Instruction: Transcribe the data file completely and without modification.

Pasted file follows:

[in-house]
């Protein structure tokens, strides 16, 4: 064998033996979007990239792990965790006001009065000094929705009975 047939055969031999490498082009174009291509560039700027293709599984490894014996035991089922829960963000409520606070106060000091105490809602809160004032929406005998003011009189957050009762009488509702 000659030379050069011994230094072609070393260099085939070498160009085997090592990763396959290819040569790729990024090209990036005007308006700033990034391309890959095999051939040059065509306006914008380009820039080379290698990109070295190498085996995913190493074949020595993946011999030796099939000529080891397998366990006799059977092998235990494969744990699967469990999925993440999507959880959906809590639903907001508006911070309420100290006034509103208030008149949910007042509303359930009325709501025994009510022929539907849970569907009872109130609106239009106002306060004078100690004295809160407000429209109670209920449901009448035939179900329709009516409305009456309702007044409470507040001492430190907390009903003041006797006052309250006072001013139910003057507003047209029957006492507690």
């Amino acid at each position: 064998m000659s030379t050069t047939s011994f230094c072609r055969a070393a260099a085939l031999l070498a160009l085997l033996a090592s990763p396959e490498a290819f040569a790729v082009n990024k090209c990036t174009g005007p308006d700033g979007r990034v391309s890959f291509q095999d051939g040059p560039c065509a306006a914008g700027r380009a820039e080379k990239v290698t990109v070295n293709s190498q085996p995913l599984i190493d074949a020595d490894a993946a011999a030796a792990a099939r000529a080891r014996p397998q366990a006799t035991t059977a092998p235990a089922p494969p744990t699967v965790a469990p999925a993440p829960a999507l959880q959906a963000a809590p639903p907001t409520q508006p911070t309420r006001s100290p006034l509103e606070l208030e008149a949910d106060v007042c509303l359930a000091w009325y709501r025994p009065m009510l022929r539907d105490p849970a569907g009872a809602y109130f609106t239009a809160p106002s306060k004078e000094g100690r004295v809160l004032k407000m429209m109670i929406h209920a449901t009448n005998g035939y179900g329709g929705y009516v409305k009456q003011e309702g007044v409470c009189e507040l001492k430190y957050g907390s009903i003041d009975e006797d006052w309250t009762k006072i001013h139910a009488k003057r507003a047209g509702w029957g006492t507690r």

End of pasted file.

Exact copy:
[in-house]
């Protein structure tokens, strides 16, 4: 064998033996979007990239792990965790006001009065000094929705009975 047939055969031999490498082009174009291509560039700027293709599984490894014996035991089922829960963000409520606070106060000091105490809602809160004032929406005998003011009189957050009762009488509702 000659030379050069011994230094072609070393260099085939070498160009085997090592990763396959290819040569790729990024090209990036005007308006700033990034391309890959095999051939040059065509306006914008380009820039080379290698990109070295190498085996995913190493074949020595993946011999030796099939000529080891397998366990006799059977092998235990494969744990699967469990999925993440999507959880959906809590639903907001508006911070309420100290006034509103208030008149949910007042509303359930009325709501025994009510022929539907849970569907009872109130609106239009106002306060004078100690004295809160407000429209109670209920449901009448035939179900329709009516409305009456309702007044409470507040001492430190907390009903003041006797006052309250006072001013139910003057507003047209029957006492507690």
């Amino acid at each position: 064998m000659s030379t050069t047939s011994f230094c072609r055969a070393a260099a085939l031999l070498a160009l085997l033996a090592s990763p396959e490498a290819f040569a790729v082009n990024k090209c990036t174009g005007p308006d700033g979007r990034v391309s890959f291509q095999d051939g040059p560039c065509a306006a914008g700027r380009a820039e080379k990239v290698t990109v070295n293709s190498q085996p995913l599984i190493d074949a020595d490894a993946a011999a030796a792990a099939r000529a080891r014996p397998q366990a006799t035991t059977a092998p235990a089922p494969p744990t699967v965790a469990p999925a993440p829960a999507l959880q959906a963000a809590p639903p907001t409520q508006p911070t309420r006001s100290p006034l509103e606070l208030e008149a949910d106060v007042c509303l359930a000091w009325y709501r025994p009065m009510l022929r539907d105490p849970a569907g009872a809602y109130f609106t239009a809160p106002s306060k004078e000094g100690r004295v809160l004032k407000m429209m109670i929406h209920a449901t009448n005998g035939y179900g329709g929705y009516v409305k009456q003011e309702g007044v409470c009189e507040l001492k430190y957050g907390s009903i003041d009975e006797d006052w309250t009762k006072i001013h139910a009488k003057r507003a047209g509702w029957g006492t507690r």